Nissan Ariya SUV review
“The Ariya may only be Nissan’s first attempt at an electric SUV, but it manages to be one of the most well-rounded models on the market”
- Decent range figures
- Class-leading cabin
- Smart sliding centre console
- Some rivals have bigger boots
- Not the most thrilling to drive
While most manufacturers are only now making their first steps into the world of EVs, Nissan is somewhat of an old hand when it comes to electric cars. The Nissan Leaf has become one of the most established options on the market, with a relatively affordable price and a usable electric range. Yet, over a decade after the Leaf's initial launch, Nissan is yet to really expand its EV lineup… until now.
The Nissan Ariya is the brand’s first attempt at an electric SUV – one of the hottest segments in the car industry right now. On paper, it looks to be on par with rivals such as the Volkswagen ID.4 and the Hyundai Ioniq 5; the range kicks off with a 63kWh (usable) battery model that can manage around 250 miles on a single charge. This should be fine for the majority of users. However, there is a larger 87kWh unit that stretches this figure to 310 miles.
Drivers can charge the Ariya at speeds of up-to 130kW; this allows drivers to top up their Ariya from 20-80% in around 30 minutes. Whereas on some rivals such as the Skoda Enyaq iV you have to upgrade to top-spec models to get these faster charging speeds, this comes as standard on the Ariya, meaning you’ll be charged up and back on the road in no time at all.
When you do finally step behind the wheel, you’ll find that the Ariya is just as comfortable and refined as its petrol-powered sibling, the Nissan Qashqai. Larger bumps and imperfections are dialled out well by the car’s suspension, yet the Ariya never feels overly floaty or disconnected from the road.
While the Ariya will likely find its home on tight urban streets during the school run, it still offers much of the punchiness we’ve come to expect of electric cars. There are two electric motor options to choose from: a 239bhp single motor and a dual-motor, all-wheel-drive setup with 302bhp – although this is only available with the larger 87kWh battery.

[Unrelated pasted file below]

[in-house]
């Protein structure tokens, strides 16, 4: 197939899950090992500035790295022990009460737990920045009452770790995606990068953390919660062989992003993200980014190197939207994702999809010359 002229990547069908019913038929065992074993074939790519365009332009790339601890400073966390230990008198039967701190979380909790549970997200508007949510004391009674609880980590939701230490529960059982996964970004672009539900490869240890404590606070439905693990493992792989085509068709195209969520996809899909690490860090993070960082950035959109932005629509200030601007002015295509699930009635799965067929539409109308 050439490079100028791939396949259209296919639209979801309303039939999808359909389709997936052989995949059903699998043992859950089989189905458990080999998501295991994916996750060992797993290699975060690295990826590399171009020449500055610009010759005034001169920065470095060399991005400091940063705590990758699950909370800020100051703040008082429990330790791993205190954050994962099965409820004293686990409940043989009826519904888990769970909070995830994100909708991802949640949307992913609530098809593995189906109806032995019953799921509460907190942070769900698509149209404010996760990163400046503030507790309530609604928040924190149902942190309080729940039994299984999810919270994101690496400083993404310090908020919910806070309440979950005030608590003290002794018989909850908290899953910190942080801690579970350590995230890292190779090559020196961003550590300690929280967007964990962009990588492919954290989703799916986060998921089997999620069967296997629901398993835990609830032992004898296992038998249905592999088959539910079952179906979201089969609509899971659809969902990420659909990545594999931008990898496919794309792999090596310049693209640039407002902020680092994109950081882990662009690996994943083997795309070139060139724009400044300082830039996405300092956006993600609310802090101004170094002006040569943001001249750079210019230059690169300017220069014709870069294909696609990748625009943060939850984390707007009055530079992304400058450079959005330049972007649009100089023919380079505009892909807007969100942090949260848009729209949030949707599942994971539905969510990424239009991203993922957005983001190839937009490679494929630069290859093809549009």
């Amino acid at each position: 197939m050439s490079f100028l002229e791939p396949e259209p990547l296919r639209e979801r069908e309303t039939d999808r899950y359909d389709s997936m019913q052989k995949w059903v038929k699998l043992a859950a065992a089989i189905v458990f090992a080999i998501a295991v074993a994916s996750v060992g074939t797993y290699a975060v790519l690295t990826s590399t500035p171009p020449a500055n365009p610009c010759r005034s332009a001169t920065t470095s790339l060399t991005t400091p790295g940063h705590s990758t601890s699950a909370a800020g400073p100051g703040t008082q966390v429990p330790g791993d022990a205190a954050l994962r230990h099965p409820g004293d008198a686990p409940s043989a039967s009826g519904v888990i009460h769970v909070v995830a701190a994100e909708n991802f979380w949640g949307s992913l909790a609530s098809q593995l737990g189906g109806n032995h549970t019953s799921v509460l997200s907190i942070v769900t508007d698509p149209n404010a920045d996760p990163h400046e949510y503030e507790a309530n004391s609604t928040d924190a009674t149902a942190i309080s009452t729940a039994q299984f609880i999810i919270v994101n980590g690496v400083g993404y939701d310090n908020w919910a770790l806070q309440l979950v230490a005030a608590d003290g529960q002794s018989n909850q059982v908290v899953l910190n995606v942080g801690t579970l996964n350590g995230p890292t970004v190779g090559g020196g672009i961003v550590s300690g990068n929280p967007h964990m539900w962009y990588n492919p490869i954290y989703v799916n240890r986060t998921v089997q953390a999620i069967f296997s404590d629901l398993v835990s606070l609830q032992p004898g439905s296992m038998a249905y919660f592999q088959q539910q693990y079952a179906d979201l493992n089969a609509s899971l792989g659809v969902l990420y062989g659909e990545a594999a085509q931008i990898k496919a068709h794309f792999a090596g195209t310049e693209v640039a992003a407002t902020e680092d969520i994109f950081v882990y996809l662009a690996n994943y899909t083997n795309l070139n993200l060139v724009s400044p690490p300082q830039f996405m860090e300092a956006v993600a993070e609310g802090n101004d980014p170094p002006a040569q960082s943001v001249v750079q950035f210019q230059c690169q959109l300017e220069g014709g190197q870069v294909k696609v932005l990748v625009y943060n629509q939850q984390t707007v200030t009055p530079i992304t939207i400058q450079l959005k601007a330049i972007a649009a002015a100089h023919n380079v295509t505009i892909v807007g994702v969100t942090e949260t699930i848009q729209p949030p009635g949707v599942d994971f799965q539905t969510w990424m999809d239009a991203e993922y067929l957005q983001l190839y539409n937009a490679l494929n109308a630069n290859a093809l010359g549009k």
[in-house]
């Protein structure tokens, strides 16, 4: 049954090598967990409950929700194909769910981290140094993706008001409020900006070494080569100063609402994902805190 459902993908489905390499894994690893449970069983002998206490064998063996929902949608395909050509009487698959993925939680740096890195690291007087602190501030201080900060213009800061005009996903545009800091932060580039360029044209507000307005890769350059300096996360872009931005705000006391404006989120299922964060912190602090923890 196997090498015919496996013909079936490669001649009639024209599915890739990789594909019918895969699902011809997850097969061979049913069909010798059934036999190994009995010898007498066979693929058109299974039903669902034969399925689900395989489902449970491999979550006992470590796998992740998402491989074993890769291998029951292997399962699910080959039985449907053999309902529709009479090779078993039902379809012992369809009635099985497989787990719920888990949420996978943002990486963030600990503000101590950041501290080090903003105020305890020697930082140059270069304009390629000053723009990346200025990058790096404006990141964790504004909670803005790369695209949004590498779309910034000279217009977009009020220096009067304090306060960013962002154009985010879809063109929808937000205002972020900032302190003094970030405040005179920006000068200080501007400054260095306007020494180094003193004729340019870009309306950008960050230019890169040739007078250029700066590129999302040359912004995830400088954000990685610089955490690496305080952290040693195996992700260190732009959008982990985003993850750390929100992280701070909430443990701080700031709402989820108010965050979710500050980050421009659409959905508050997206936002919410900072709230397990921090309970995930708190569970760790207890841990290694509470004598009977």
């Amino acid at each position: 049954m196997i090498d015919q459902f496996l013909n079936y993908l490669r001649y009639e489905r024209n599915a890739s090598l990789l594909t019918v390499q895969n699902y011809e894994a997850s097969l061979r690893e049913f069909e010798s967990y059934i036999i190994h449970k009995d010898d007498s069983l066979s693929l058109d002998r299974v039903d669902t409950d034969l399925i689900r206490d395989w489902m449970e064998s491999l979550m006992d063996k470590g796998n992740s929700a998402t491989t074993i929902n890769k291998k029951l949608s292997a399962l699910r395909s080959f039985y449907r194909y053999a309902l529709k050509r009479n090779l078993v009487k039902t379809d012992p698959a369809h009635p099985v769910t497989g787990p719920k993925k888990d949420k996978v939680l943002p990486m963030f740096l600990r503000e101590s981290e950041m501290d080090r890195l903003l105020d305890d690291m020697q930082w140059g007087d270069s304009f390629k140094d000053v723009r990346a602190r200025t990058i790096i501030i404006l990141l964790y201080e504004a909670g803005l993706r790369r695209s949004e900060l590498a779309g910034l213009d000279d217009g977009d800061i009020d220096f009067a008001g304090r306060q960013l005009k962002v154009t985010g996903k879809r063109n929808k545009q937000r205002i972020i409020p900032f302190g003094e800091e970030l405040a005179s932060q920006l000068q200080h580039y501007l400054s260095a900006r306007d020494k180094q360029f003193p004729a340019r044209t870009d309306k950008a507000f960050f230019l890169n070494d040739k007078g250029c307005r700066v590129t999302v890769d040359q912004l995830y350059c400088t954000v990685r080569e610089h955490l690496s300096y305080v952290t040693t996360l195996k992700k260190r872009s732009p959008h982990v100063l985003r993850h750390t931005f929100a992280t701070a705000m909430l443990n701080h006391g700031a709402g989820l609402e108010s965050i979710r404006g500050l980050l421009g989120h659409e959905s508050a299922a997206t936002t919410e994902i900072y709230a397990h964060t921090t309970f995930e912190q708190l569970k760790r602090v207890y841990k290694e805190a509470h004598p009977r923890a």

Our test car was fitted with the entry-level 63kWh, 239bhp setup. Although it was certainly no Tesla Model Y in terms of acceleration, the Ariya’s electric motor still feels pretty swift thanks to the instant torque when you put your foot down. Getting from 0-62mph takes a respectable 7.5 seconds, which should be fast enough for most Ariya drivers; the dual-motor model cuts this time down to just 5.7 seconds. However, those looking for a sporty EV are better off looking at a Kia EV6.
Nissan is not exactly known for luxury, yet the Ariya is perhaps the brand’s most convincing attempt yet at a more premium offering. Stepping inside, the Ariya’s cabin feels much more special than what you’d find in rivals from VW and Toyota. A particular highlight is the rather sumptuous wood trim that houses several touch-sensitive buttons for the climate controls and infotainment system. This, comprising two 12.3-inch screens, feels as if it's been plucked straight from a Mercedes; although the graphics could be a tad crisper, the system is easy to use and comes as standard with sat-nav and Apple CarPlay and Android Auto functionality.
As for other standard equipment, even entry-level Ariya Advance cars come well-equipped, with 19-inch alloy wheels, LED headlights, dual-zone climate control, heated seats, a powered tailgate and a full suite of safety and driver assistance features. For an extra £4,000, the Pure spec gets luxuries such as an upgraded Bose stereo and a nifty sliding centre console that aids practicality.
Speaking of practicality, the Ariya feels incredibly roomy inside. It uses a 33% slimmer battery than the one in the Leaf, which means the footwell is much deeper compared to what you’ll find in most electric cars. Boot space is an ample 466 litres, which can be expanded by folding the rear seats down if you need to carry anything larger than a couple of suitcases.
Overall, the Ariya succeeds in not only becoming one of the most desirable Nissan models you can buy, but also one of the most well-rounded electric SUVs on sale. While it may not offer the same range as a Tesla or the deft handling of a Kia EV6, the Ariya generally impresses all-round. It feels as premium as its over-£40k price tag would suggest and is a welcome breath of fresh air for the relatively stagnant Nissan brand.
For a more detailed look at each aspect of the Nissan Ariya, read on for the rest of our in-depth review.